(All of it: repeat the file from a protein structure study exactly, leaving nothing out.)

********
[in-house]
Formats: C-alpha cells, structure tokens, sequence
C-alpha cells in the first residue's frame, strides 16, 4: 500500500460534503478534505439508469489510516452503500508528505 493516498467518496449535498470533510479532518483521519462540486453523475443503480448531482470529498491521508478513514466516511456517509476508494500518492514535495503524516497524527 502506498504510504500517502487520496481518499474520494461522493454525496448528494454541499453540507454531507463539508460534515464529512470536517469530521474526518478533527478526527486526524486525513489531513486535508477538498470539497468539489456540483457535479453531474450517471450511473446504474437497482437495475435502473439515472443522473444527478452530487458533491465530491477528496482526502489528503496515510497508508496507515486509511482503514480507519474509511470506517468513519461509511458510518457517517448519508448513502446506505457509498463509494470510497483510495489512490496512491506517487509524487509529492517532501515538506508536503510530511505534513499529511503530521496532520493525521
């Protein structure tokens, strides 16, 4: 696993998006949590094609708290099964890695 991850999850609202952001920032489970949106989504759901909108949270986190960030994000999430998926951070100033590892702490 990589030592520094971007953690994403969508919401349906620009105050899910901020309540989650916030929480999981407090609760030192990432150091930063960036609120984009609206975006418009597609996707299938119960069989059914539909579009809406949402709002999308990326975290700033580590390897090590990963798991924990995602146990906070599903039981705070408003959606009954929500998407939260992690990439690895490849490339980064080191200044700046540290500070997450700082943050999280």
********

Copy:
[in-house]
Formats: C-alpha cells, structure tokens, sequence
C-alpha cells in the first residue's frame, strides 16, 4: 500500500460534503478534505439508469489510516452503500508528505 493516498467518496449535498470533510479532518483521519462540486453523475443503480448531482470529498491521508478513514466516511456517509476508494500518492514535495503524516497524527 502506498504510504500517502487520496481518499474520494461522493454525496448528494454541499453540507454531507463539508460534515464529512470536517469530521474526518478533527478526527486526524486525513489531513486535508477538498470539497468539489456540483457535479453531474450517471450511473446504474437497482437495475435502473439515472443522473444527478452530487458533491465530491477528496482526502489528503496515510497508508496507515486509511482503514480507519474509511470506517468513519461509511458510518457517517448519508448513502446506505457509498463509494470510497483510495489512490496512491506517487509524487509529492517532501515538506508536503510530511505534513499529511503530521496532520493525521
């Protein structure tokens, strides 16, 4: 696993998006949590094609708290099964890695 991850999850609202952001920032489970949106989504759901909108949270986190960030994000999430998926951070100033590892702490 990589030592520094971007953690994403969508919401349906620009105050899910901020309540989650916030929480999981407090609760030192990432150091930063960036609120984009609206975006418009597609996707299938119960069989059914539909579009809406949402709002999308990326975290700033580590390897090590990963798991924990995602146990906070599903039981705070408003959606009954929500998407939260992690990439690895490849490339980064080191200044700046540290500070997450700082943050999280």